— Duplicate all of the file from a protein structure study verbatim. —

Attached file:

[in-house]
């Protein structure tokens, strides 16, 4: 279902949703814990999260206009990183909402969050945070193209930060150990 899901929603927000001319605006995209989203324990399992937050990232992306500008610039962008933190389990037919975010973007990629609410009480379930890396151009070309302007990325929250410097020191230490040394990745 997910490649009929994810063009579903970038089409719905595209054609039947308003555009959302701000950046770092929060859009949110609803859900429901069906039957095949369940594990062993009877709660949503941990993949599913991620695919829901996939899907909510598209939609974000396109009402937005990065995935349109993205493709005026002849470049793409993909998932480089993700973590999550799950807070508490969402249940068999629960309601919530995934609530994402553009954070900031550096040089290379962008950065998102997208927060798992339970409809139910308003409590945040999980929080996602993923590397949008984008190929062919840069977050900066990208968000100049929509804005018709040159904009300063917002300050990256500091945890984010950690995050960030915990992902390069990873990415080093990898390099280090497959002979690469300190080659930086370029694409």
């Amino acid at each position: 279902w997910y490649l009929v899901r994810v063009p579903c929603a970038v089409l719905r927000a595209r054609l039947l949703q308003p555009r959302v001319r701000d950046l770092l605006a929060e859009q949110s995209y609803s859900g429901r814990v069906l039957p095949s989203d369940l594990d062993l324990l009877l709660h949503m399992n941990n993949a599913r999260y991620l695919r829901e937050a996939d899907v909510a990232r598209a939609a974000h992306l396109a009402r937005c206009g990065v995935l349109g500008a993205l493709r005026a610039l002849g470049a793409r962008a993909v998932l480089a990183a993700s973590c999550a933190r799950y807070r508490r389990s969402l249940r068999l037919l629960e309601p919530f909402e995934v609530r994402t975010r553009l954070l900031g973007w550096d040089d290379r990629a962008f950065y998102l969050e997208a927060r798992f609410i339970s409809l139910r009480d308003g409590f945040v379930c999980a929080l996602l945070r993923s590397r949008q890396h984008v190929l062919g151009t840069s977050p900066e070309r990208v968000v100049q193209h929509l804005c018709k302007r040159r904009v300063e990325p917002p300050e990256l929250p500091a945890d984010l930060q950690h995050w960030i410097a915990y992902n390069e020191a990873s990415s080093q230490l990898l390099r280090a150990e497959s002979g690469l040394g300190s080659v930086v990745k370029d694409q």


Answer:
[in-house]
């Protein structure tokens, strides 16, 4: 279902949703814990999260206009990183909402969050945070193209930060150990 899901929603927000001319605006995209989203324990399992937050990232992306500008610039962008933190389990037919975010973007990629609410009480379930890396151009070309302007990325929250410097020191230490040394990745 997910490649009929994810063009579903970038089409719905595209054609039947308003555009959302701000950046770092929060859009949110609803859900429901069906039957095949369940594990062993009877709660949503941990993949599913991620695919829901996939899907909510598209939609974000396109009402937005990065995935349109993205493709005026002849470049793409993909998932480089993700973590999550799950807070508490969402249940068999629960309601919530995934609530994402553009954070900031550096040089290379962008950065998102997208927060798992339970409809139910308003409590945040999980929080996602993923590397949008984008190929062919840069977050900066990208968000100049929509804005018709040159904009300063917002300050990256500091945890984010950690995050960030915990992902390069990873990415080093990898390099280090497959002979690469300190080659930086370029694409």
């Amino acid at each position: 279902w997910y490649l009929v899901r994810v063009p579903c929603a970038v089409l719905r927000a595209r054609l039947l949703q308003p555009r959302v001319r701000d950046l770092l605006a929060e859009q949110s995209y609803s859900g429901r814990v069906l039957p095949s989203d369940l594990d062993l324990l009877l709660h949503m399992n941990n993949a599913r999260y991620l695919r829901e937050a996939d899907v909510a990232r598209a939609a974000h992306l396109a009402r937005c206009g990065v995935l349109g500008a993205l493709r005026a610039l002849g470049a793409r962008a993909v998932l480089a990183a993700s973590c999550a933190r799950y807070r508490r389990s969402l249940r068999l037919l629960e309601p919530f909402e995934v609530r994402t975010r553009l954070l900031g973007w550096d040089d290379r990629a962008f950065y998102l969050e997208a927060r798992f609410i339970s409809l139910r009480d308003g409590f945040v379930c999980a929080l996602l945070r993923s590397r949008q890396h984008v190929l062919g151009t840069s977050p900066e070309r990208v968000v100049q193209h929509l804005c018709k302007r040159r904009v300063e990325p917002p300050e990256l929250p500091a945890d984010l930060q950690h995050w960030i410097a915990y992902n390069e020191a990873s990415s080093q230490l990898l390099r280090a150990e497959s002979g690469l040394g300190s080659v930086v990745k370029d694409q």